By Darrell Blackwelder
For Farm Carolina
SALISBURY - As the leaf color changes, many will have outdoor maintenance chores, including both landscape and vegetable questions. Many people have called with various questions about lawns and gardens. Here are a few questions from the public:
Q: I have turnips and the leaves are covered with spots. What are these spots and how can I control them?
A: There are three common fungal leaf diseases on greens: cercospora leaf spot, white spot and anthracnose. All three diseases are favored by wet conditions and are usually spread by wind or rain, but their activity varies based on temperature. Cool temperatures and abundant moisture favor these diseases. Make sure your seed is treated. Maintain proper soil fertility via a soil test and rotate your crops. Do not cultivate or work the garden when plants are wet or water overhead. Visit www.ces.ncsu.edu/depts/pp/notes/oldnotes/vg14.htm for more complete information.
Q: My vegetable garden is spent and we're not planting a fall garden. You have mentioned winter cover crops for home gardeners. How and what crops do I plant?
A: You need to deep plow if possible to expose roots and soil insects to the weather. Over-seed with cover crops such as small grains, red or crimson clover, Austrian winter peas or a blend of these. Turn these under 6 weeks before planting in the spring to help increase the tilth and organic matter.
Q: I have a spot in my lawn that turned dark after the power company put up a new outdoor light. It is the exact shadow caused by the power pole. Did the light influence the growth of my lawn?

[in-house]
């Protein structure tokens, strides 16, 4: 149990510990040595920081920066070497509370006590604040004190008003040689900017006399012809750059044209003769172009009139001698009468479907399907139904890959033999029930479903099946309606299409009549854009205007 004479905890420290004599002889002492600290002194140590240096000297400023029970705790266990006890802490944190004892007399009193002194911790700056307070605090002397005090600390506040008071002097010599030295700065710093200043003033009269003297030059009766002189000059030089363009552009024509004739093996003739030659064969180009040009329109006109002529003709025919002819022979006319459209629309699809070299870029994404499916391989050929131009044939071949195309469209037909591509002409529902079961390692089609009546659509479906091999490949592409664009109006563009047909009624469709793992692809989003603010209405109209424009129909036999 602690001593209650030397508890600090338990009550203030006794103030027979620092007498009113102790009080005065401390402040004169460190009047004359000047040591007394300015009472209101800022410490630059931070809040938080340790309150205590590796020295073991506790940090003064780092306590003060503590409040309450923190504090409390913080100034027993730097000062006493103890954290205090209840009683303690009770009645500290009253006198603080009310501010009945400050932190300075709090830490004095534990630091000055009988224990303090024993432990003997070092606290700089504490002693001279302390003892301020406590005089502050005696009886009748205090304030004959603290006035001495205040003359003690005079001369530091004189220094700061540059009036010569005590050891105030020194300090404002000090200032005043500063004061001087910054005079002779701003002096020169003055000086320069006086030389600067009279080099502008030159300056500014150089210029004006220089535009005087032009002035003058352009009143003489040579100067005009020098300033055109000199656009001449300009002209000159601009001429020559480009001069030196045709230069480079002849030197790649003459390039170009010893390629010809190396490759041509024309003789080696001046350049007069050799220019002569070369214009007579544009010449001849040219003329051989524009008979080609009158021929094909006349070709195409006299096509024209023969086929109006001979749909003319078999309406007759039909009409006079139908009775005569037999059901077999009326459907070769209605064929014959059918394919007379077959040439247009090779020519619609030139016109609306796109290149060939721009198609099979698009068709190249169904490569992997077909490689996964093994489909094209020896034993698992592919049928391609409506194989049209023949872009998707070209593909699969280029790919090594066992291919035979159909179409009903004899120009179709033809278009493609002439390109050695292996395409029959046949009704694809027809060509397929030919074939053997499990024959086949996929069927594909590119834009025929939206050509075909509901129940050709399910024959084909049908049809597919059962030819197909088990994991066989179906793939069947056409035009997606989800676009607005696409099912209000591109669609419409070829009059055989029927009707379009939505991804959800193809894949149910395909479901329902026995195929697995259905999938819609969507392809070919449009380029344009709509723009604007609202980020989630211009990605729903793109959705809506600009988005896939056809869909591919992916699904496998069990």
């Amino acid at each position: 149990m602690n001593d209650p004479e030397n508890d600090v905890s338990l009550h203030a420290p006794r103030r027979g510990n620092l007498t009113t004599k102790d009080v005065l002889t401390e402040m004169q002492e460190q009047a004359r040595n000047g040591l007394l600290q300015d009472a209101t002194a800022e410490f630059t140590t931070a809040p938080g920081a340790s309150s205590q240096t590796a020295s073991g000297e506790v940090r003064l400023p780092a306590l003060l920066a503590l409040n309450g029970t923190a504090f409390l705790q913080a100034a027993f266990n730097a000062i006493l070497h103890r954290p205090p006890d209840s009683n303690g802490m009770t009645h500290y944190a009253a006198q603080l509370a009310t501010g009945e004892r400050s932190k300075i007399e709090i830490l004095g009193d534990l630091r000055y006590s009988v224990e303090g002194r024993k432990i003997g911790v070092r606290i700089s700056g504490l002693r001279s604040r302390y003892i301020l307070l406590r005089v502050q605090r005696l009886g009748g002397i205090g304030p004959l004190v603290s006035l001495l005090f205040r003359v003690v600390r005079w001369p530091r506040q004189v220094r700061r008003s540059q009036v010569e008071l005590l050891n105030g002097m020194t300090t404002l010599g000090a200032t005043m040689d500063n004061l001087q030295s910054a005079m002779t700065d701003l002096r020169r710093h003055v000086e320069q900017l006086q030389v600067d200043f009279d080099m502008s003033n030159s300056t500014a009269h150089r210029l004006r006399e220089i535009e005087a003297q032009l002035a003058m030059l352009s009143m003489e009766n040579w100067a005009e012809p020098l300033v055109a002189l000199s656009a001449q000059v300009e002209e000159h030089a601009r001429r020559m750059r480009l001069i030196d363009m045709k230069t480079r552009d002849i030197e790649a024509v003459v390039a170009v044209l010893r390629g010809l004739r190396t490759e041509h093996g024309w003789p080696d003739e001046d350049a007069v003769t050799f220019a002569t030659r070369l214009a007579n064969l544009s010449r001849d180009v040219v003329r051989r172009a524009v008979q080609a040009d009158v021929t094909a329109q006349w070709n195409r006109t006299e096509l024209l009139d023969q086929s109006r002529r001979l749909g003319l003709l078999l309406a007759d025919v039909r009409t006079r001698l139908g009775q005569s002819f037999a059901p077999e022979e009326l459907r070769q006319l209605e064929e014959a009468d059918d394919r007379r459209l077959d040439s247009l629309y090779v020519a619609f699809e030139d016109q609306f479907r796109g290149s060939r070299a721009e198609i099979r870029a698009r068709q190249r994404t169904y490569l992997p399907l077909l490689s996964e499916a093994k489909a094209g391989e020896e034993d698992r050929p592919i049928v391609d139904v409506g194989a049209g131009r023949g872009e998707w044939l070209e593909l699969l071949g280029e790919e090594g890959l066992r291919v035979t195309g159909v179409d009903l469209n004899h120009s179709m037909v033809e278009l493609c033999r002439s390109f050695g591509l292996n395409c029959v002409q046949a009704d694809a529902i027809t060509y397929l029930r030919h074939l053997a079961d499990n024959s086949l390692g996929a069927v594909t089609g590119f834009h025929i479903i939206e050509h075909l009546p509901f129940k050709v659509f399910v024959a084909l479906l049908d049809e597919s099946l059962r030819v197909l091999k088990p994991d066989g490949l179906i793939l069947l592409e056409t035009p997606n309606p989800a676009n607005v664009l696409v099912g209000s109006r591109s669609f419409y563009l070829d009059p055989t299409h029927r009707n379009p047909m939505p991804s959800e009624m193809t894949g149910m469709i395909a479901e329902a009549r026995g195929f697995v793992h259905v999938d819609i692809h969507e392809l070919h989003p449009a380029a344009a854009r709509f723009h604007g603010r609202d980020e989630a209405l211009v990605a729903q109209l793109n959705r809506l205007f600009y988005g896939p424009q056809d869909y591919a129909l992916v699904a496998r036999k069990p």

A: Yes. When the power company switched the outdoor light, it produced a different wavelength to the plants thus allowing the lawn to receive continuous light and therefore continue to grow. The shaded area turned a different color from lack of light. For example, poinsettias are shaded to make them show color earlier in the season while others are lighted quicker and lights are added to produce color later in the season.
Q: We found this bug in a stack of cedar shakes on a house we are painting. Do you know what it is?
A: Interestingly enough, it is a Halloween bug or jack-o- lantern beetle. It is a predacious stink bug that usually appears in the fall.
Q: My cabbage and broccoli are not growing that well. Aren't they supposed grow well in the fall?
A: Cool season vegetables such as cabbage, broccoli, cauliflower, etc. have weak root systems and need fall fertilization. Most leafy vegetables will benefit from an application of nitrogen three and six weeks after planting. Visit www.ces.ncsu.edu/depts/hort/hil/hil-8001.html for more detailed information.
Darrell Blackwelder is county extension director, Rowan County Center. 704-216-8970.